U.S. Secretary of Labor Alexander Acosta announced Wednesday the withdrawal of the Department of Labor’s 2015 and 2016 guidance on joint employment and independent contractors. The standard from the Obama administration determined when companies are joint employers of contract and franchise workers.
“Removal of the administrator interpretations does not change the legal responsibilities of employers under the Fair Labor Standards Act and the Migrant and Seasonal Agricultural Worker Protection Act, as reflected in the department’s long-standing regulations and case law. The department will continue to fully and fairly enforce all laws within its jurisdiction, including the Fair Labor Standards Act and the Migrant and Seasonal Agricultural Worker Protection Act,” the Department of Labor said in a release.
This shift in policy under Donald Trump moves away from a standard much maligned in the franchising community. Perry McGuire, with Smith, Gambrell & Russell, LLP, wrote in a QSR article in March that “The idea that the employees of a franchise may also be the employees of the franchisor defeats the purpose and value of the franchise as a trademark license. For decades before these rulings, franchisors included support of employment practices in their franchise systems, the same way they included food safety and operational support.”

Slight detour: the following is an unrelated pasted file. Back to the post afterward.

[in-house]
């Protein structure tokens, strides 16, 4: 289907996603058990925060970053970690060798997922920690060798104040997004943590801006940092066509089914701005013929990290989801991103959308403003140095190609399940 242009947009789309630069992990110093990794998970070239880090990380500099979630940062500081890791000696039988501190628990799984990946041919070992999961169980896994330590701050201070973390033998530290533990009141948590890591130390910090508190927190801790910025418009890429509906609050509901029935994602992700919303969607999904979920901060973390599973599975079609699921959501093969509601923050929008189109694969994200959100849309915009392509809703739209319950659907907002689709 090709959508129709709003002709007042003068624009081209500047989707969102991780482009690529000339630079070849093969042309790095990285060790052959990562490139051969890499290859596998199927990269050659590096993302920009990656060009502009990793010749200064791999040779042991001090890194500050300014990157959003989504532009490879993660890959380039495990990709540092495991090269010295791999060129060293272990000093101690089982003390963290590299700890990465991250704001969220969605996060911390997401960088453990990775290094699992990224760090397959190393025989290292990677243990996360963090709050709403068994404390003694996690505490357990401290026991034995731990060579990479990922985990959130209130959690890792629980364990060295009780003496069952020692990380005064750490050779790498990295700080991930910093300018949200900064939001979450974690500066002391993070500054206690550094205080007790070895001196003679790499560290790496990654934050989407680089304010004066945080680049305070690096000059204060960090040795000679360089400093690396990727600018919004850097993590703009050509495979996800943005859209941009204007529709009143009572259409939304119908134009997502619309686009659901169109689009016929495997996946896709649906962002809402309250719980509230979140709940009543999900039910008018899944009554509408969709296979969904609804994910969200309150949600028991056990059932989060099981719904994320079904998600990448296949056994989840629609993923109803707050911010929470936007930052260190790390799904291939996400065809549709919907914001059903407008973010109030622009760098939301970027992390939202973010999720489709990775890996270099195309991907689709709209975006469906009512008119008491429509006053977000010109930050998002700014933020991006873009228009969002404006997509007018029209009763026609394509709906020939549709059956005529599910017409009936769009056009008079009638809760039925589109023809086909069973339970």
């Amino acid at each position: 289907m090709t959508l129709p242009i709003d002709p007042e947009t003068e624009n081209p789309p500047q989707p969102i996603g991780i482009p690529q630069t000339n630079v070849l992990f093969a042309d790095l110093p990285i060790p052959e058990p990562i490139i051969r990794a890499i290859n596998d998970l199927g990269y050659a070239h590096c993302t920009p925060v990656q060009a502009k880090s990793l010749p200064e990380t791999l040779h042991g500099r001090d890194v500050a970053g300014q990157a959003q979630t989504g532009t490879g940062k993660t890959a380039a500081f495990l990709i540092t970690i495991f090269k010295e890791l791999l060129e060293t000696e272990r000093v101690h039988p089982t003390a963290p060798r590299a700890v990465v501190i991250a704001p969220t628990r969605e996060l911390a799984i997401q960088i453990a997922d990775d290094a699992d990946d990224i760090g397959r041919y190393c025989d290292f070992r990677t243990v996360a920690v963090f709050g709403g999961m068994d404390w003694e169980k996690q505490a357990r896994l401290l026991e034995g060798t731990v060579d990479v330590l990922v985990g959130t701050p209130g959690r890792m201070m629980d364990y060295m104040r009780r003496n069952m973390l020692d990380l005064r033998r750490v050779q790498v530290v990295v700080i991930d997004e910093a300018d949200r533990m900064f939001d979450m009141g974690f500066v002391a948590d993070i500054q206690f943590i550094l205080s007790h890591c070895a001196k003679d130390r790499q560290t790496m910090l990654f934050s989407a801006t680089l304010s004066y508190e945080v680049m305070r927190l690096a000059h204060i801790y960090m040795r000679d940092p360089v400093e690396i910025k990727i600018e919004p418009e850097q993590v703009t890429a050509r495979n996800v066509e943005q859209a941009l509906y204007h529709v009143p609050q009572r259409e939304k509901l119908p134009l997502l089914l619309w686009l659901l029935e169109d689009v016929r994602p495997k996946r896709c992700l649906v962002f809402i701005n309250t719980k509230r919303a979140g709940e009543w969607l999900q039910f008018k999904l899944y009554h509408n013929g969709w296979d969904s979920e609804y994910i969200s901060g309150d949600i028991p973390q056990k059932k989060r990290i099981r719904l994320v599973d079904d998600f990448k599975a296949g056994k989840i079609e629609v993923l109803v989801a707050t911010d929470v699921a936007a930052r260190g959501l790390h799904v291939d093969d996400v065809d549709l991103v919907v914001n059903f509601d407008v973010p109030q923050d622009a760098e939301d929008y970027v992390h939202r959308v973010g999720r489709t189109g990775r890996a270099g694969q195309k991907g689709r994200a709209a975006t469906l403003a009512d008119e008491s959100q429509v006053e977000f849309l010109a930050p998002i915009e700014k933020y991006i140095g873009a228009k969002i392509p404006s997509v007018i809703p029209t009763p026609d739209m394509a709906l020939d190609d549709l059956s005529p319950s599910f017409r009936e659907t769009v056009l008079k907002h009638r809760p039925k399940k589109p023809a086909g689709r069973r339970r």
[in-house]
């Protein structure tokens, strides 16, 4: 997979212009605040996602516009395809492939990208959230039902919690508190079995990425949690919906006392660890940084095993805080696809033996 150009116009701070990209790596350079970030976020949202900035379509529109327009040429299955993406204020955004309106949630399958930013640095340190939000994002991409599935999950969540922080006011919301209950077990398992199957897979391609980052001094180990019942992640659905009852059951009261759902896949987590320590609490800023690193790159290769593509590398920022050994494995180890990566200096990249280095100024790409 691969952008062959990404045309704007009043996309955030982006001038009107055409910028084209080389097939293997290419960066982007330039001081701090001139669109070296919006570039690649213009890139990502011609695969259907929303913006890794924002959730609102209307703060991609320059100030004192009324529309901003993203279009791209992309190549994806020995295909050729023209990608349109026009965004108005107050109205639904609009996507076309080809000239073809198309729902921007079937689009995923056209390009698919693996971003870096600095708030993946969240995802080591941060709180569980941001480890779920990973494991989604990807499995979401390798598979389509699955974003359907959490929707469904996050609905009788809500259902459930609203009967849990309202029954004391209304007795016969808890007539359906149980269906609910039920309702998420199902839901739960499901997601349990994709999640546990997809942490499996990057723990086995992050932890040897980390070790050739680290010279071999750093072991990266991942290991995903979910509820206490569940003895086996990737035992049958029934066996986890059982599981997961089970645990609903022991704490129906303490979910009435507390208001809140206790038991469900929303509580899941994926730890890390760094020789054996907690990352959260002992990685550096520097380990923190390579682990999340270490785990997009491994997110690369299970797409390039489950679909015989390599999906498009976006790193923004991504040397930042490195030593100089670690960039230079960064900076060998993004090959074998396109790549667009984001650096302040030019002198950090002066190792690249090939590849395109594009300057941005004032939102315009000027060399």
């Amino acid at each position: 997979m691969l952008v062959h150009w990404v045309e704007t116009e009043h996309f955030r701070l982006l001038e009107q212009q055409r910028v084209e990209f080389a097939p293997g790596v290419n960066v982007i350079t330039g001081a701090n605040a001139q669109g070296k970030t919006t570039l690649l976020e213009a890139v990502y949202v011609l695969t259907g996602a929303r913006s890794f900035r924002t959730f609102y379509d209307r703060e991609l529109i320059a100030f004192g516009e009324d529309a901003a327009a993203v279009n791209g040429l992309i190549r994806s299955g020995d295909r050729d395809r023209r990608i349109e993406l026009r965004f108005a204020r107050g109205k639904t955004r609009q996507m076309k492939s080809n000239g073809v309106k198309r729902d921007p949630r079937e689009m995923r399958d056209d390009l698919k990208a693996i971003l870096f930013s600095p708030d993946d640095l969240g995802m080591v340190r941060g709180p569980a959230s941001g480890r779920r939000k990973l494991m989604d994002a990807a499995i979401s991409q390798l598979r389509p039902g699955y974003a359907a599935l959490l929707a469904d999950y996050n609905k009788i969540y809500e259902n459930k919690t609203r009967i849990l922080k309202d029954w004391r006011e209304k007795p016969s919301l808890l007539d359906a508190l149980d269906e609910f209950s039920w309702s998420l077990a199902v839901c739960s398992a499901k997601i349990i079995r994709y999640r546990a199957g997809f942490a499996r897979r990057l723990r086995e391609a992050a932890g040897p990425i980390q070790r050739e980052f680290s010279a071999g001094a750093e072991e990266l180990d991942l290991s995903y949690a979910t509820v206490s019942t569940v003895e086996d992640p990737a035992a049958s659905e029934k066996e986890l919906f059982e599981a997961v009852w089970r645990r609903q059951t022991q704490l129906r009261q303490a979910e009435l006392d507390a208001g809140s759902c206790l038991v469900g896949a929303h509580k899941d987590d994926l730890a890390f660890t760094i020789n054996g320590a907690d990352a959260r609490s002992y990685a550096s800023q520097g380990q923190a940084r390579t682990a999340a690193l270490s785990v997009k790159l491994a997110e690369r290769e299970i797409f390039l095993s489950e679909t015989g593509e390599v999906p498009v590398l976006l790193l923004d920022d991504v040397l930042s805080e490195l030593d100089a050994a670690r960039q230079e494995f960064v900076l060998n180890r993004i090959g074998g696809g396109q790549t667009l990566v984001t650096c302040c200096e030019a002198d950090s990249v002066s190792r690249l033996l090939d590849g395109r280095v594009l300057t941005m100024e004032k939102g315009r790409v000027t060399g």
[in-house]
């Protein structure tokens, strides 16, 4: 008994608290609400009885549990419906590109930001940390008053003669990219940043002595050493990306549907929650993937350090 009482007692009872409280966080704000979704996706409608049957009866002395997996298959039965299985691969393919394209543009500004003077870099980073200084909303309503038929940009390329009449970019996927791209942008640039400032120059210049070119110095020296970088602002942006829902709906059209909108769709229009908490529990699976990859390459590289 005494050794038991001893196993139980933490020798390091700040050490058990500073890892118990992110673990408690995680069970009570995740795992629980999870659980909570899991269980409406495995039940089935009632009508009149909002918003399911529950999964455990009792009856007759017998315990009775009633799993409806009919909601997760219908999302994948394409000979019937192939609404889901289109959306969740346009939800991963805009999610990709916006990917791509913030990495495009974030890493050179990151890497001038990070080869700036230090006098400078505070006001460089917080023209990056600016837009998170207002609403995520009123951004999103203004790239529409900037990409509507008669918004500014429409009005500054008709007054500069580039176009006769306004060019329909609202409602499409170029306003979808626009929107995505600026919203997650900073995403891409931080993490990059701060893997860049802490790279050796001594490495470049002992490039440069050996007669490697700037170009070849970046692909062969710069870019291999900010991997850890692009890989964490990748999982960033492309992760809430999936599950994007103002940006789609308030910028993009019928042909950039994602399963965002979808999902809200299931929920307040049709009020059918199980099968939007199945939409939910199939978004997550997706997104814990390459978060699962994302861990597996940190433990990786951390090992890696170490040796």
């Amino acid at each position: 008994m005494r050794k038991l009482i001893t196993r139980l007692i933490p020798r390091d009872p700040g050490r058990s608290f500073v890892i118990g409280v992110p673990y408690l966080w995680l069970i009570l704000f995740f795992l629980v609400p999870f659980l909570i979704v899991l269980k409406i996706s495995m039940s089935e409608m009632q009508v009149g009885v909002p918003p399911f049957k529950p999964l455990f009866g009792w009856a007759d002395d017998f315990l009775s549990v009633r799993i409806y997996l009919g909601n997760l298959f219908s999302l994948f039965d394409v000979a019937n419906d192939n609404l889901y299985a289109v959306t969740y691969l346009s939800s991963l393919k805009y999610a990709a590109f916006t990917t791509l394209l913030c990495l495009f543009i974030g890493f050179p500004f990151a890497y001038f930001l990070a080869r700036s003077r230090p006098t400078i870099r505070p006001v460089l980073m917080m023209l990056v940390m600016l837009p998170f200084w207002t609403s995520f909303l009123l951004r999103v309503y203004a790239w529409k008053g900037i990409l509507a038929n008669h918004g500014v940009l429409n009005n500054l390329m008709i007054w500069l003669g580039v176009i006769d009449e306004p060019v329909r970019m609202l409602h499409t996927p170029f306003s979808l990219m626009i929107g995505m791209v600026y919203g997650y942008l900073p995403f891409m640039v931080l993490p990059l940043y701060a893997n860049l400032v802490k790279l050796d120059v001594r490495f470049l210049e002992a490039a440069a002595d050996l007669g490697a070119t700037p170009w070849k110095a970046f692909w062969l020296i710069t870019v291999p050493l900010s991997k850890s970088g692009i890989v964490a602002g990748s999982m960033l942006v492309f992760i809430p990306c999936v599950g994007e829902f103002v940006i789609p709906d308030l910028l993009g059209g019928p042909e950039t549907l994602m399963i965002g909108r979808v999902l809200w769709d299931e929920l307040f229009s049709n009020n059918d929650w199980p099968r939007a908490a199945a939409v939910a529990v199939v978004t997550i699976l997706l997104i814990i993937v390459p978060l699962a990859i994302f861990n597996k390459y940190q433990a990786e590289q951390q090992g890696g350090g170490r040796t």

The standard made it so companies were considered joint employers as long as they hired, fired or set wages for employees. “Economic dependence” was also considered under the Obama administration definition.
As McGuire added, “The previous rule that franchisors could be held liable as a joint employer only if it exerted actual control of the franchisee’s employees served the industry well, and it allowed the franchisor to share its extensive resources on employee management with franchisees. Now, however, franchisors are not sure what to do.”
Essentially, the setup made it difficult for franchisors to support franchisees on the labor front. These guidances were not legally binding but did guide agencies on how to enforce federal laws.
The department also withdrew 2015 guidance regarding workers being improperly handled as independent contractors. It set standards to make it so these employees were eligible for minimum wage, overtime, and other protections.
The announcement, however, does not affect the joint employment definition expanded by the National Labor Relations Board. The legally binding standard requires joint employers to bargain with unions. It is currently under review by a federal appeals court.